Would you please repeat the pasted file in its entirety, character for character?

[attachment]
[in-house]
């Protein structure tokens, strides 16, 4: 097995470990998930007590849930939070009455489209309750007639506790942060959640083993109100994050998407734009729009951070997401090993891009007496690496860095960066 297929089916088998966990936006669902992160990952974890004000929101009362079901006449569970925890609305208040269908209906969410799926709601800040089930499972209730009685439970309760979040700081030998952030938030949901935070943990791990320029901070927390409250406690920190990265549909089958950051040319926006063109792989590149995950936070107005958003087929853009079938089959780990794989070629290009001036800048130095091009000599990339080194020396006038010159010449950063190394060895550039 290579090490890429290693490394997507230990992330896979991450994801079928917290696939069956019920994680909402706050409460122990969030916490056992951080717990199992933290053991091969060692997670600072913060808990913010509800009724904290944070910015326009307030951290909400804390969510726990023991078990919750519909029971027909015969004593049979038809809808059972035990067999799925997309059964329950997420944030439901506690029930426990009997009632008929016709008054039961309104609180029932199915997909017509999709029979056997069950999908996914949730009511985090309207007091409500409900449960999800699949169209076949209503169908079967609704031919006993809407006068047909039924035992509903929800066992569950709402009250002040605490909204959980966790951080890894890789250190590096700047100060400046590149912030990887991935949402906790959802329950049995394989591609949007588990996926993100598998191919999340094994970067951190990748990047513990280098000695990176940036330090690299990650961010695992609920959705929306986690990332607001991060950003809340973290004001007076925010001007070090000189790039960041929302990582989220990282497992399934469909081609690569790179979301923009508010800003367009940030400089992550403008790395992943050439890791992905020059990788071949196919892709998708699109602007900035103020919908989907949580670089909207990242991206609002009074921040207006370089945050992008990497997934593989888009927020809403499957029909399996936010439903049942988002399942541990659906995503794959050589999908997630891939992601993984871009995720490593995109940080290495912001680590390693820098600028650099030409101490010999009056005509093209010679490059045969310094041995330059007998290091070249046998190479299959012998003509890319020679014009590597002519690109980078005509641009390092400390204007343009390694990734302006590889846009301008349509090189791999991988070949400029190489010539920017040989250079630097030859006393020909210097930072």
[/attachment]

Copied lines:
[in-house]
């Protein structure tokens, strides 16, 4: 097995470990998930007590849930939070009455489209309750007639506790942060959640083993109100994050998407734009729009951070997401090993891009007496690496860095960066 297929089916088998966990936006669902992160990952974890004000929101009362079901006449569970925890609305208040269908209906969410799926709601800040089930499972209730009685439970309760979040700081030998952030938030949901935070943990791990320029901070927390409250406690920190990265549909089958950051040319926006063109792989590149995950936070107005958003087929853009079938089959780990794989070629290009001036800048130095091009000599990339080194020396006038010159010449950063190394060895550039 290579090490890429290693490394997507230990992330896979991450994801079928917290696939069956019920994680909402706050409460122990969030916490056992951080717990199992933290053991091969060692997670600072913060808990913010509800009724904290944070910015326009307030951290909400804390969510726990023991078990919750519909029971027909015969004593049979038809809808059972035990067999799925997309059964329950997420944030439901506690029930426990009997009632008929016709008054039961309104609180029932199915997909017509999709029979056997069950999908996914949730009511985090309207007091409500409900449960999800699949169209076949209503169908079967609704031919006993809407006068047909039924035992509903929800066992569950709402009250002040605490909204959980966790951080890894890789250190590096700047100060400046590149912030990887991935949402906790959802329950049995394989591609949007588990996926993100598998191919999340094994970067951190990748990047513990280098000695990176940036330090690299990650961010695992609920959705929306986690990332607001991060950003809340973290004001007076925010001007070090000189790039960041929302990582989220990282497992399934469909081609690569790179979301923009508010800003367009940030400089992550403008790395992943050439890791992905020059990788071949196919892709998708699109602007900035103020919908989907949580670089909207990242991206609002009074921040207006370089945050992008990497997934593989888009927020809403499957029909399996936010439903049942988002399942541990659906995503794959050589999908997630891939992601993984871009995720490593995109940080290495912001680590390693820098600028650099030409101490010999009056005509093209010679490059045969310094041995330059007998290091070249046998190479299959012998003509890319020679014009590597002519690109980078005509641009390092400390204007343009390694990734302006590889846009301008349509090189791999991988070949400029190489010539920017040989250079630097030859006393020909210097930072």